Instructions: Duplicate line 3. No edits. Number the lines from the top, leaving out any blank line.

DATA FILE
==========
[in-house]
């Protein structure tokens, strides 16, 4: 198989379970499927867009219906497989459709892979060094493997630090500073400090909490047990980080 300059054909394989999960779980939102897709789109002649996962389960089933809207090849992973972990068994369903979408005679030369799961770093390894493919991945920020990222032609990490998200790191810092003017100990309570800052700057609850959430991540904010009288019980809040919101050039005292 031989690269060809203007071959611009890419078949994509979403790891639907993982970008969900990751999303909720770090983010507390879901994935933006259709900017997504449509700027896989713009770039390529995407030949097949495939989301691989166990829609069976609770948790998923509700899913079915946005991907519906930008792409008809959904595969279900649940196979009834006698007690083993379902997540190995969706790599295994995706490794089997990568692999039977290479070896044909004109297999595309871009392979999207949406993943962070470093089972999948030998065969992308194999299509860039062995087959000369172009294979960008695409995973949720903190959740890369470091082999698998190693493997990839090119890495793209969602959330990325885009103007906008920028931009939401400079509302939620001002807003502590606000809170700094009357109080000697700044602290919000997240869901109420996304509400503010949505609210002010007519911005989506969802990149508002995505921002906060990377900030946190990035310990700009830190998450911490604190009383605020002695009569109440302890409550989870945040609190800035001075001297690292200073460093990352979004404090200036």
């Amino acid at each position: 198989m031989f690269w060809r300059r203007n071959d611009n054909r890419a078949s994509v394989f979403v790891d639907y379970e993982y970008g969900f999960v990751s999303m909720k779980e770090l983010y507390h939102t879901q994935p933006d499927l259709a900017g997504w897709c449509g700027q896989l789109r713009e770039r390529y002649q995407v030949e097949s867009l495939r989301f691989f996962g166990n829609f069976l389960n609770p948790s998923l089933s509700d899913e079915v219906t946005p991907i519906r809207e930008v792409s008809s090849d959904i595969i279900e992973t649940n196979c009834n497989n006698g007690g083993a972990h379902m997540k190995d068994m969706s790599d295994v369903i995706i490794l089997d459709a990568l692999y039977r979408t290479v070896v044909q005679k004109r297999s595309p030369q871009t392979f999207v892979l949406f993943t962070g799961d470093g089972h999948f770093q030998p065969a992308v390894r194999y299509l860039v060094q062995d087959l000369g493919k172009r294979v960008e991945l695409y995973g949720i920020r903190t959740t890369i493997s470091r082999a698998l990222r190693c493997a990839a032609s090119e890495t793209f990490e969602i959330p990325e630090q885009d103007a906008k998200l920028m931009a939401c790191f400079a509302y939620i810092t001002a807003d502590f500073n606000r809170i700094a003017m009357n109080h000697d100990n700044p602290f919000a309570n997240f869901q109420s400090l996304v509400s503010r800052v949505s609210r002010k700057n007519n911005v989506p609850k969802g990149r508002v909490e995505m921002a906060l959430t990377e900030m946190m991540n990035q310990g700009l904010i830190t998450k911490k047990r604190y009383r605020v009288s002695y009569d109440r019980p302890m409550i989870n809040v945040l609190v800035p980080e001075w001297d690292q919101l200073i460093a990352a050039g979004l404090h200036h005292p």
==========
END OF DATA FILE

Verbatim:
């Amino acid at each position: 198989m031989f690269w060809r300059r203007n071959d611009n054909r890419a078949s994509v394989f979403v790891d639907y379970e993982y970008g969900f999960v990751s999303m909720k779980e770090l983010y507390h939102t879901q994935p933006d499927l259709a900017g997504w897709c449509g700027q896989l789109r713009e770039r390529y002649q995407v030949e097949s867009l495939r989301f691989f996962g166990n829609f069976l389960n609770p948790s998923l089933s509700d899913e079915v219906t946005p991907i519906r809207e930008v792409s008809s090849d959904i595969i279900e992973t649940n196979c009834n497989n006698g007690g083993a972990h379902m997540k190995d068994m969706s790599d295994v369903i995706i490794l089997d459709a990568l692999y039977r979408t290479v070896v044909q005679k004109r297999s595309p030369q871009t392979f999207v892979l949406f993943t962070g799961d470093g089972h999948f770093q030998p065969a992308v390894r194999y299509l860039v060094q062995d087959l000369g493919k172009r294979v960008e991945l695409y995973g949720i920020r903190t959740t890369i493997s470091r082999a698998l990222r190693c493997a990839a032609s090119e890495t793209f990490e969602i959330p990325e630090q885009d103007a906008k998200l920028m931009a939401c790191f400079a509302y939620i810092t001002a807003d502590f500073n606000r809170i700094a003017m009357n109080h000697d100990n700044p602290f919000a309570n997240f869901q109420s400090l996304v509400s503010r800052v949505s609210r002010k700057n007519n911005v989506p609850k969802g990149r508002v909490e995505m921002a906060l959430t990377e900030m946190m991540n990035q310990g700009l904010i830190t998450k911490k047990r604190y009383r605020v009288s002695y009569d109440r019980p302890m409550i989870n809040v945040l609190v800035p980080e001075w001297d690292q919101l200073i460093a990352a050039g979004l404090h200036h005292p």